Friday, March 2, 2012

Cedar Sunburst Mirror For Under $10

I KNOW you have all seen the gobzillions of sunburst mirrors all over the decorating scene. No need to point out the HUGE trend they are right now. If you are on Pinterest, you've seen the hundreds of  very creative ways people have reinvented them. I myself absolutely love them. They are large so they can fill a big space well, they are fun, they are stylish, and you can really be creative and find unique ways to make them your own. LOVE.

I have been keeping my eye out for how I wanted to make my own. I love the idea of using bamboo sticks, but I have yet to find all the supplies to make it on a budget (a rimmed framed mirror for one). The other variety that I really like is made out of cedar shims. Shims are cheap and natural and full of great texture! The first one I ever saw was HERE . I really liked the general idea, but I wanted to make one with A) a larger mirror and B) less perfectly round.

Also, this is not my first shim sunburst. I actually made another (larger!) one last month but I have yet to completely finish it (it is super heavy so there are some technical details that need to be ironed out). I had a ton of shims leftover, so I made this:

I am really happy with how it came out! I haven't decided how I want to finish it yet though. Depending on where the final placement is, I'll decide based on that. Either natural cedar, sealed cedar, white, or silver. I don't know. If we put it above our bed, I might go with a white and silver combo. We'll have to see how that goes.

The great thing about this mirror is that it is quite simple to make and really inexpensive. I made the entire thing for under $10. Bargain! If you've shopped around, you've no doubt (is this 2001 again??) seen how pricey they can be. Especially if you want one this large. It measures just about 40" in diameter. It really can hold it's own on a big wall!

Want one of your own?? Well then, let's get started!

Mirror (Mine was $4 at Michaels with a coupon)
Wood Board to glue it all onto (We had peg board so that is what we used. You can use anything)
Wood Glue (I ended up using the Titebond & Gorilla Glue)
Hot Glue Gun (not pictured in this shot)
Mirror Adhesive (shown later) or super strong double sided tape

Step 1) Figure out how you want to arrange your shims. I did this by just mixing them up and playing around a bit. I knew that I didn't want it to be completely round, so that was my starting point. I came up with this:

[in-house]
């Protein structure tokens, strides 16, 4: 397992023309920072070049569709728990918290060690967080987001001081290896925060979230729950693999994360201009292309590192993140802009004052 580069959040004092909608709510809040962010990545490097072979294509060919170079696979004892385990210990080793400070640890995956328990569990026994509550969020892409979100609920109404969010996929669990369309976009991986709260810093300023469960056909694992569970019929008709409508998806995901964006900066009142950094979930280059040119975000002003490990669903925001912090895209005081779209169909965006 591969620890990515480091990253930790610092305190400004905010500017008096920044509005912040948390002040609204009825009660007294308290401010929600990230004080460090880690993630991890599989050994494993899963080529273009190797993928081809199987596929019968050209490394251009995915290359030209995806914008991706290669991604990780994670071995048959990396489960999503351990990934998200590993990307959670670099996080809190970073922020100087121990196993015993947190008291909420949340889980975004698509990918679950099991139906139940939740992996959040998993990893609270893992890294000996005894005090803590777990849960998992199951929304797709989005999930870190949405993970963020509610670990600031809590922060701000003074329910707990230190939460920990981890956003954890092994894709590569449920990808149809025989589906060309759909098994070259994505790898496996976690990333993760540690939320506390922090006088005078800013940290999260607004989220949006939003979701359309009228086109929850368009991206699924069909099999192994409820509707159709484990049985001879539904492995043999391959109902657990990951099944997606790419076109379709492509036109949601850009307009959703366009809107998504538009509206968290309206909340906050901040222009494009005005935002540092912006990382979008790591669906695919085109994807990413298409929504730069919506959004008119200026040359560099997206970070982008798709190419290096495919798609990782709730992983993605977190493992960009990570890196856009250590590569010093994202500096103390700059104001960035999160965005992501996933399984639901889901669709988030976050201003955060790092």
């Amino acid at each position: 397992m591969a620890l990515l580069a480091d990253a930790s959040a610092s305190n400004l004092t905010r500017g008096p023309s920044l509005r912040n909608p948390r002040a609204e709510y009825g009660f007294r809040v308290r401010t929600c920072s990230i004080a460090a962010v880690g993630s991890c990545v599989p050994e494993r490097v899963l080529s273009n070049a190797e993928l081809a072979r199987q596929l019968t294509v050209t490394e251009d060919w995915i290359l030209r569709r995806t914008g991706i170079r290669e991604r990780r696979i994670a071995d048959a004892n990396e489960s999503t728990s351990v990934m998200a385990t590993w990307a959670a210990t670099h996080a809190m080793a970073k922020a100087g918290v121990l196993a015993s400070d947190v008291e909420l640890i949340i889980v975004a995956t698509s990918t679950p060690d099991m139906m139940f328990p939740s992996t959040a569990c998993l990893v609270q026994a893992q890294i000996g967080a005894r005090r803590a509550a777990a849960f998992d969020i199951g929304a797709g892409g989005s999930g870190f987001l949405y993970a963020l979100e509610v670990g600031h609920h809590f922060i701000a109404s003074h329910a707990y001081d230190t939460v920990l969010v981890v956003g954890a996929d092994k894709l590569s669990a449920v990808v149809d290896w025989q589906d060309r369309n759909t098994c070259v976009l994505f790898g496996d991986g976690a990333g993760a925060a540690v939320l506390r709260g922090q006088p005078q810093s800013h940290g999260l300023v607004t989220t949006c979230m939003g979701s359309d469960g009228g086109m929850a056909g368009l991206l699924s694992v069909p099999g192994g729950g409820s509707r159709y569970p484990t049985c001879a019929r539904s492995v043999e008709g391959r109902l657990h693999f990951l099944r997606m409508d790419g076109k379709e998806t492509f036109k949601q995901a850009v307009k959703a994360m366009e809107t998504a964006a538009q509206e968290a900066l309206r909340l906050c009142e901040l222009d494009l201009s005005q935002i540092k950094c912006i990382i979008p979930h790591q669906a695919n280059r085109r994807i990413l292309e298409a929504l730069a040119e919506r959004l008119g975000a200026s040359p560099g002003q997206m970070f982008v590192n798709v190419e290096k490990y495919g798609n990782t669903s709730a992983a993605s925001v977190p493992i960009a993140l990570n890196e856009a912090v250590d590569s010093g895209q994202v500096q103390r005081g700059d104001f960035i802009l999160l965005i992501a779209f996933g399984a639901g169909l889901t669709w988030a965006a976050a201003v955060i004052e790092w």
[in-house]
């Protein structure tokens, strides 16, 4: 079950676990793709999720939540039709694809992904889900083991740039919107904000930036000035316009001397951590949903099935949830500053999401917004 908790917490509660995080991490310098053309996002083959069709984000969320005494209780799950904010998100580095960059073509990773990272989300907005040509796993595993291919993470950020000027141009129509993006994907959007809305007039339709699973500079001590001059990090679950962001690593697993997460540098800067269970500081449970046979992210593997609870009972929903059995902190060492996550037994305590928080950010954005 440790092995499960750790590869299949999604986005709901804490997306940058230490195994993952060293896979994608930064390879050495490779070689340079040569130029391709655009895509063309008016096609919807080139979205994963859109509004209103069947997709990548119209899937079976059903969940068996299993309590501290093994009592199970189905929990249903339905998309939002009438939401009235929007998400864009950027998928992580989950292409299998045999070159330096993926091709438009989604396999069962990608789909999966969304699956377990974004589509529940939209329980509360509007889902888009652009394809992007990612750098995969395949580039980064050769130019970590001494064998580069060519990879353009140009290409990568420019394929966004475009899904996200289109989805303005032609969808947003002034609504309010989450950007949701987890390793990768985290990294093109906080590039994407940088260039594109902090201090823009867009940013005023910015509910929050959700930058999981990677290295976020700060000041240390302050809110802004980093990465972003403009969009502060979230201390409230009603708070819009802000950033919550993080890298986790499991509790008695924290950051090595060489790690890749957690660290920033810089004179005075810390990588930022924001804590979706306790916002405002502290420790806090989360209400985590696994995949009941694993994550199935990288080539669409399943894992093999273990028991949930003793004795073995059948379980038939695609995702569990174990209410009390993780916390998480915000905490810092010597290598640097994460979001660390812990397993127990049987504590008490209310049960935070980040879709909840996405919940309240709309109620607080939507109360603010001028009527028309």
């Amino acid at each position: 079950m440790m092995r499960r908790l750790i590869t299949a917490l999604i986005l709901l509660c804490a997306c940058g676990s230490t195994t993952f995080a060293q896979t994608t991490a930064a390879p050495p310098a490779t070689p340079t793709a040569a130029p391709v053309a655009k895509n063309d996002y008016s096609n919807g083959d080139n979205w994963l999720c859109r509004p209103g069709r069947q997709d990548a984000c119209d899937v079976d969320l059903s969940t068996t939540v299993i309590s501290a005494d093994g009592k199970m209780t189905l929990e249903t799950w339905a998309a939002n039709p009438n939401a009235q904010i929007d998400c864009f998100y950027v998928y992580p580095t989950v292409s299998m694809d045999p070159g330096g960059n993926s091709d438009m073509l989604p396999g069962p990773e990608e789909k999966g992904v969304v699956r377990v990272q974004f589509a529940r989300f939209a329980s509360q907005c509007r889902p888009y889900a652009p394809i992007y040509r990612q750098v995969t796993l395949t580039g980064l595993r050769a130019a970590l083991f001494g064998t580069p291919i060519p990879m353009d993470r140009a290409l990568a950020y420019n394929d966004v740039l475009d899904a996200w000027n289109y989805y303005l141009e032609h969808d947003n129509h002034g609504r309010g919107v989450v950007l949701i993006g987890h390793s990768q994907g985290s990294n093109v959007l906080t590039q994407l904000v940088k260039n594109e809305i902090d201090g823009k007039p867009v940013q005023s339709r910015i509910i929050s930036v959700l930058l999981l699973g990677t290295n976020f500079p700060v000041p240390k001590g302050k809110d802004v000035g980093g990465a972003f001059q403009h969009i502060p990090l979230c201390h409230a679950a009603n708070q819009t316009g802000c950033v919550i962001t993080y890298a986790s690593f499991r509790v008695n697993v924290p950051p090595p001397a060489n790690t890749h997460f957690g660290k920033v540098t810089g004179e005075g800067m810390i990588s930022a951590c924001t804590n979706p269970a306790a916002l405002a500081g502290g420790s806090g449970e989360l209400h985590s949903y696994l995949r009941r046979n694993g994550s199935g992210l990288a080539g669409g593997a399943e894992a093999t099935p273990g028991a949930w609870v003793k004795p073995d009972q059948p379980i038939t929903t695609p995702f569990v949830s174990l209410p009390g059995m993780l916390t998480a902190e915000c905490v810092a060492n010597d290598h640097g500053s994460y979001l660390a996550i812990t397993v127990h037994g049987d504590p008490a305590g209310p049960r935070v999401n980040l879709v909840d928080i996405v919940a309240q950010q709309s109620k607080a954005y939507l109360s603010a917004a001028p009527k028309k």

(Sorry, it was a seriously DARK day so the lighting is a tad off)
I liked it, but I felt like I needed more than just the 2 lengths, so I figured I would do this but add in a 3rd length as well.

Here is my first layer:
Step 2) Now that you have your arrangement down, start gluing your first layer. I wanted to make sure I did them all the same-ish length, so I measured and then marked each one where I needed to glue them down.

Make sure you use enough glue so it will go right to the edges when you push it down. It's ok if a little bit squeezes out even.

Step 3) Put some heavy objects on top and let it dry for about 30 minutes (or however long your glue tells you to). That fruit bowl is deceptively heavy!

Step 4) Figure out your next layers. I liked the way this looked:

I like the 3 different lengths (tall, medium, short, then back to tall). but geez, look at the center!

What to do, what to do.... ah ha! Cut them! Since the shims are designed like this:
The one end is so thin that you can just cut it with scissors.

Step 5) Once you decide how long you want each length, cut one of each size, then use the piece you cut off as a guide for all the rest. I cut mine so they would all meet at the same spot in the middle (there is a photo in the next step).

See, here are the "templates" for cutting all the others:
Step 6) Start gluing your next layers. I did the remaining 2 layers at the same time. I also switched to Gorilla Glue for the second layer. I did this because, since I am gluing on top of the first layer, the shims would not be 100% flat on the board. Gorilla Glue foams up and expands to fill gaps. So if you use a smidge of that, it will fill in the space between layer 2 &3 and the board. Don't use too much because it expands! (Now that I think of it, there is no reason not to use Gorilla Glue from the beginning. So go ahead and do that if you want.)

See how I cut the shims so that now they are all meeting up at the same spot in the middle? That will eliminate the big huge pile and will also give your piece some dimension. You can also see how I chose 3 different lengths to layer.

Step 7) Use heavy objects to set the glue. I did this while I glued just to keep things where I wanted them.

Let is set for 30-60 minutes.

So far:

Oohhhhh nice!

Step 8) Add your mirror. This mirror adhesive was $4 at Lowes. You could also be daring and try heavy duty double sided tape. You could try other adhesives like Liquid Nails or epoxy, but we used this. It is for more heavy duty applications, like a big bathroom mirror, but it worked well for this too. That epoxy, E6000 I believe it is called, would work I'm sure.

Step 9) I didn't want my mirror to look like it was just floating, so I added some trim to the edge. I just cut the thin part of the shims and hot glued them on since they are so light and thin.


I  love how three-dimensional it is! I think the trim around the mirror was exactly what I was looking for to make it seem more finished. Now I just have to decide how to finish it and where I want to put it!

UPDATE! Here it is once I stained it and hung it, see HERE for more:

1 comment:

Thanks for your feedback!